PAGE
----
I just do not believe these are serious questions

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Nightsky

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Re: A plane flying north should go sideways?
« Reply #3 on: August 10, 2016, 10:26:33 AM »
I saw this theory on a video, not sure if its been discussed...

A plane takimg off from the equator is travelling at 1000mph westwards just to stay in the same place above the earth.
As a plane travels exactly north it should be experiencing sideways movement because the earth underneath is spinning slower and slower as the plane travels north?

The plane is still travelling 1000mph to the east but the earth underneath at 40 degrees longitude would only be spinning at about 500mph?


Sorry a plane flying on a motherly heading will do exactly that....end of thread...its like driving a car up the 101 togo North to Canada or down the 101 to go to California....what the problem.
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Re: A plane flying north should go sideways?
« Reply #4 on: August 10, 2016, 11:45:58 AM »
I saw this theory on a video, not sure if its been discussed...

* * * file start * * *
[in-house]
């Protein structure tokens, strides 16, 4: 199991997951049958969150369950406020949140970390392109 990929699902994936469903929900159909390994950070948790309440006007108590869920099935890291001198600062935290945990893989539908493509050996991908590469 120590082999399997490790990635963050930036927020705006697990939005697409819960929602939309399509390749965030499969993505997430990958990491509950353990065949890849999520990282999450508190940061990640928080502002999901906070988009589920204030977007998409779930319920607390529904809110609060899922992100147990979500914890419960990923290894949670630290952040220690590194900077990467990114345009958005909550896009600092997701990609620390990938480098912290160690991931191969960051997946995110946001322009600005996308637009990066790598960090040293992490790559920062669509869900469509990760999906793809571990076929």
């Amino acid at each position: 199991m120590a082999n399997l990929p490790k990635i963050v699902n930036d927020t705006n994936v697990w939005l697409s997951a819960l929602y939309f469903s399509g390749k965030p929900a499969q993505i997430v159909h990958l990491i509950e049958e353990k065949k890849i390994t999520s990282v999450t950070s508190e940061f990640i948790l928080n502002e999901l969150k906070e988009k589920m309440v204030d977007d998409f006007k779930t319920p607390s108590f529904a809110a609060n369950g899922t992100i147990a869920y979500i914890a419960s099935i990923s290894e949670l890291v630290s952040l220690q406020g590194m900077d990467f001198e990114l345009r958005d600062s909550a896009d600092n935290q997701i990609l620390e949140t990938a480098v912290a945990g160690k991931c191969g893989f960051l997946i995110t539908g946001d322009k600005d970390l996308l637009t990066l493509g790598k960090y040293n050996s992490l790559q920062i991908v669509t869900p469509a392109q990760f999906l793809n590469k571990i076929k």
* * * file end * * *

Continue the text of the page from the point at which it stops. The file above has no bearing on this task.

A plane takimg off from the equator is travelling at 1000mph westwards just to stay in the same place above the earth.
As a plane travels exactly north it should be experiencing sideways movement because the earth underneath is spinning slower and slower as the plane travels north?

The plane is still travelling 1000mph to the east but the earth underneath at 40 degrees longitude would only be spinning at about 500mph?


Sorry a plane flying on a motherly heading will do exactly that....end of thread...its like driving a car up the 101 togo North to Canada or down the 101 to go to California....what the problem.
You might want to fix that. The baby airplanes would just confuse people.
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rabinoz

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Re: A plane flying north should go sideways?
« Reply #5 on: August 10, 2016, 06:29:09 PM »
I saw this theory on a video, not sure if its been discussed...

A plane takimg off from the equator is travelling at 1000mph westwards just to stay in the same place above the earth.